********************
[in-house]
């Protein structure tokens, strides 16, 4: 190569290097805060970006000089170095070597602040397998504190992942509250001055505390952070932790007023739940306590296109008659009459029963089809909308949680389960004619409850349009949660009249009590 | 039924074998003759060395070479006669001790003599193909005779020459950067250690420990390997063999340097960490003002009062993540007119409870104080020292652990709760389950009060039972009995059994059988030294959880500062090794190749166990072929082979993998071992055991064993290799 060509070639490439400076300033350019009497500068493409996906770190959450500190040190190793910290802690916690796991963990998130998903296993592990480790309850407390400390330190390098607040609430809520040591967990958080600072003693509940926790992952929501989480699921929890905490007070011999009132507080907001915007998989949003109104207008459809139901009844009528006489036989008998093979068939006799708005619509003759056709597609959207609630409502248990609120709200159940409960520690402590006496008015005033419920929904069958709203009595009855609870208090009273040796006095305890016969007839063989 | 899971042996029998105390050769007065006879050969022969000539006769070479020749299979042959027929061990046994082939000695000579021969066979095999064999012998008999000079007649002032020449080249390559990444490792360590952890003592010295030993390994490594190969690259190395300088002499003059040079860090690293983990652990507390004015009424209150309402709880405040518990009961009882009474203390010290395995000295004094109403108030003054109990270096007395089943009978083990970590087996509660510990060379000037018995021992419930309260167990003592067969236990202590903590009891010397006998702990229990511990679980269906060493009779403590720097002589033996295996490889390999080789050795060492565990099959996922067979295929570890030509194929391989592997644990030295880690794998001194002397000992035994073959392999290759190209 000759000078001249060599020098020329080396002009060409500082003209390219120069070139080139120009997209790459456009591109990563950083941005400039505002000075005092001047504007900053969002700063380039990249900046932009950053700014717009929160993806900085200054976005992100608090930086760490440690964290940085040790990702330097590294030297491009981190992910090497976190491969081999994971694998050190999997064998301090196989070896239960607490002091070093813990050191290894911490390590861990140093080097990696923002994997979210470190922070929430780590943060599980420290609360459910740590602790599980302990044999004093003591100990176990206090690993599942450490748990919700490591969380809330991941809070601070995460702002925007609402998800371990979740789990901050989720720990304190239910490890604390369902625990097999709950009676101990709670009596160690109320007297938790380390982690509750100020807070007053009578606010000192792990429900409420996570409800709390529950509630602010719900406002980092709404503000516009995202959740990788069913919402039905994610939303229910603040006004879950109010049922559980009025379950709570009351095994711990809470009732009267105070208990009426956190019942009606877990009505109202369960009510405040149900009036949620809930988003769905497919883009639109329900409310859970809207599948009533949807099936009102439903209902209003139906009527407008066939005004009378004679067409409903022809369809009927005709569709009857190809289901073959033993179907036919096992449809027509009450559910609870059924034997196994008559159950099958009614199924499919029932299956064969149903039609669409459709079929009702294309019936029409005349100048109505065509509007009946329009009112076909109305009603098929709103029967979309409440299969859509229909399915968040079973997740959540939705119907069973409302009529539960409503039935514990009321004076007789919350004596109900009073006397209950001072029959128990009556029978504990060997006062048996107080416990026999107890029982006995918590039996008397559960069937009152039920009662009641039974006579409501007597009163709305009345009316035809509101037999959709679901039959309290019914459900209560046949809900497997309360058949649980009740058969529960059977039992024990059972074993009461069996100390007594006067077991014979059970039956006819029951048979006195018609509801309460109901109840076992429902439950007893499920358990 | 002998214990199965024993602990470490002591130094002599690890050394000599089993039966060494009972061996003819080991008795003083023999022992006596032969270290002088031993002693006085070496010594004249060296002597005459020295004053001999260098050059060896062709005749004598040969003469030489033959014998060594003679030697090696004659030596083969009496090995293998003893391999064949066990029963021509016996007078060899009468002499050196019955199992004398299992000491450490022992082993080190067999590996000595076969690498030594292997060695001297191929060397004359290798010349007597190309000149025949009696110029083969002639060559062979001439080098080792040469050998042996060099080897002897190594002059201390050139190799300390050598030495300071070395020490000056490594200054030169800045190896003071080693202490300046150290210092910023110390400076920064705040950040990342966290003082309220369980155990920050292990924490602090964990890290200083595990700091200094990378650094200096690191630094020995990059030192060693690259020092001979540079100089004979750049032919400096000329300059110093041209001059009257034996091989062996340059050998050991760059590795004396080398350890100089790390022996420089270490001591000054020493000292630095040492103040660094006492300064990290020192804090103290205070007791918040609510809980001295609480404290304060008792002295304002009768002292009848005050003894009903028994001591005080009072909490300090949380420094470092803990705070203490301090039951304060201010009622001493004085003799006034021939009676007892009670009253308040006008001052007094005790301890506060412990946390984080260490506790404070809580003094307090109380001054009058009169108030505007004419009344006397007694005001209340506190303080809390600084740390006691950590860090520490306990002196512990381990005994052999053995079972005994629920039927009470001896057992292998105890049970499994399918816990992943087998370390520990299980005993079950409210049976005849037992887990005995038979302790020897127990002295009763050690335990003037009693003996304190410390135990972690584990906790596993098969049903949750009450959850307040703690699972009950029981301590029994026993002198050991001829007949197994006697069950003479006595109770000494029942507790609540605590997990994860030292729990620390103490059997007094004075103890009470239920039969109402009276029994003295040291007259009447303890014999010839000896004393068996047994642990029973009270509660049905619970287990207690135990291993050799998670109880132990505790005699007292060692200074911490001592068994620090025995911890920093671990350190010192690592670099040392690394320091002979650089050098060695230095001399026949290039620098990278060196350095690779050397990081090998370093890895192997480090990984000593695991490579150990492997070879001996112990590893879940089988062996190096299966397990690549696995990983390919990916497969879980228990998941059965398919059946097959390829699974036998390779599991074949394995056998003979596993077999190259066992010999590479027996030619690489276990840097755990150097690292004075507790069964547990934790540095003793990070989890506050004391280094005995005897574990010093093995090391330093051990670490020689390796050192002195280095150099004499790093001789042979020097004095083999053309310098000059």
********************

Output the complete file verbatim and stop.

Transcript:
[in-house]
């Protein structure tokens, strides 16, 4: 190569290097805060970006000089170095070597602040397998504190992942509250001055505390952070932790007023739940306590296109008659009459029963089809909308949680389960004619409850349009949660009249009590 | 039924074998003759060395070479006669001790003599193909005779020459950067250690420990390997063999340097960490003002009062993540007119409870104080020292652990709760389950009060039972009995059994059988030294959880500062090794190749166990072929082979993998071992055991064993290799 060509070639490439400076300033350019009497500068493409996906770190959450500190040190190793910290802690916690796991963990998130998903296993592990480790309850407390400390330190390098607040609430809520040591967990958080600072003693509940926790992952929501989480699921929890905490007070011999009132507080907001915007998989949003109104207008459809139901009844009528006489036989008998093979068939006799708005619509003759056709597609959207609630409502248990609120709200159940409960520690402590006496008015005033419920929904069958709203009595009855609870208090009273040796006095305890016969007839063989 | 899971042996029998105390050769007065006879050969022969000539006769070479020749299979042959027929061990046994082939000695000579021969066979095999064999012998008999000079007649002032020449080249390559990444490792360590952890003592010295030993390994490594190969690259190395300088002499003059040079860090690293983990652990507390004015009424209150309402709880405040518990009961009882009474203390010290395995000295004094109403108030003054109990270096007395089943009978083990970590087996509660510990060379000037018995021992419930309260167990003592067969236990202590903590009891010397006998702990229990511990679980269906060493009779403590720097002589033996295996490889390999080789050795060492565990099959996922067979295929570890030509194929391989592997644990030295880690794998001194002397000992035994073959392999290759190209 000759000078001249060599020098020329080396002009060409500082003209390219120069070139080139120009997209790459456009591109990563950083941005400039505002000075005092001047504007900053969002700063380039990249900046932009950053700014717009929160993806900085200054976005992100608090930086760490440690964290940085040790990702330097590294030297491009981190992910090497976190491969081999994971694998050190999997064998301090196989070896239960607490002091070093813990050191290894911490390590861990140093080097990696923002994997979210470190922070929430780590943060599980420290609360459910740590602790599980302990044999004093003591100990176990206090690993599942450490748990919700490591969380809330991941809070601070995460702002925007609402998800371990979740789990901050989720720990304190239910490890604390369902625990097999709950009676101990709670009596160690109320007297938790380390982690509750100020807070007053009578606010000192792990429900409420996570409800709390529950509630602010719900406002980092709404503000516009995202959740990788069913919402039905994610939303229910603040006004879950109010049922559980009025379950709570009351095994711990809470009732009267105070208990009426956190019942009606877990009505109202369960009510405040149900009036949620809930988003769905497919883009639109329900409310859970809207599948009533949807099936009102439903209902209003139906009527407008066939005004009378004679067409409903022809369809009927005709569709009857190809289901073959033993179907036919096992449809027509009450559910609870059924034997196994008559159950099958009614199924499919029932299956064969149903039609669409459709079929009702294309019936029409005349100048109505065509509007009946329009009112076909109305009603098929709103029967979309409440299969859509229909399915968040079973997740959540939705119907069973409302009529539960409503039935514990009321004076007789919350004596109900009073006397209950001072029959128990009556029978504990060997006062048996107080416990026999107890029982006995918590039996008397559960069937009152039920009662009641039974006579409501007597009163709305009345009316035809509101037999959709679901039959309290019914459900209560046949809900497997309360058949649980009740058969529960059977039992024990059972074993009461069996100390007594006067077991014979059970039956006819029951048979006195018609509801309460109901109840076992429902439950007893499920358990 | 002998214990199965024993602990470490002591130094002599690890050394000599089993039966060494009972061996003819080991008795003083023999022992006596032969270290002088031993002693006085070496010594004249060296002597005459020295004053001999260098050059060896062709005749004598040969003469030489033959014998060594003679030697090696004659030596083969009496090995293998003893391999064949066990029963021509016996007078060899009468002499050196019955199992004398299992000491450490022992082993080190067999590996000595076969690498030594292997060695001297191929060397004359290798010349007597190309000149025949009696110029083969002639060559062979001439080098080792040469050998042996060099080897002897190594002059201390050139190799300390050598030495300071070395020490000056490594200054030169800045190896003071080693202490300046150290210092910023110390400076920064705040950040990342966290003082309220369980155990920050292990924490602090964990890290200083595990700091200094990378650094200096690191630094020995990059030192060693690259020092001979540079100089004979750049032919400096000329300059110093041209001059009257034996091989062996340059050998050991760059590795004396080398350890100089790390022996420089270490001591000054020493000292630095040492103040660094006492300064990290020192804090103290205070007791918040609510809980001295609480404290304060008792002295304002009768002292009848005050003894009903028994001591005080009072909490300090949380420094470092803990705070203490301090039951304060201010009622001493004085003799006034021939009676007892009670009253308040006008001052007094005790301890506060412990946390984080260490506790404070809580003094307090109380001054009058009169108030505007004419009344006397007694005001209340506190303080809390600084740390006691950590860090520490306990002196512990381990005994052999053995079972005994629920039927009470001896057992292998105890049970499994399918816990992943087998370390520990299980005993079950409210049976005849037992887990005995038979302790020897127990002295009763050690335990003037009693003996304190410390135990972690584990906790596993098969049903949750009450959850307040703690699972009950029981301590029994026993002198050991001829007949197994006697069950003479006595109770000494029942507790609540605590997990994860030292729990620390103490059997007094004075103890009470239920039969109402009276029994003295040291007259009447303890014999010839000896004393068996047994642990029973009270509660049905619970287990207690135990291993050799998670109880132990505790005699007292060692200074911490001592068994620090025995911890920093671990350190010192690592670099040392690394320091002979650089050098060695230095001399026949290039620098990278060196350095690779050397990081090998370093890895192997480090990984000593695991490579150990492997070879001996112990590893879940089988062996190096299966397990690549696995990983390919990916497969879980228990998941059965398919059946097959390829699974036998390779599991074949394995056998003979596993077999190259066992010999590479027996030619690489276990840097755990150097690292004075507790069964547990934790540095003793990070989890506050004391280094005995005897574990010093093995090391330093051990670490020689390796050192002195280095150099004499790093001789042979020097004095083999053309310098000059």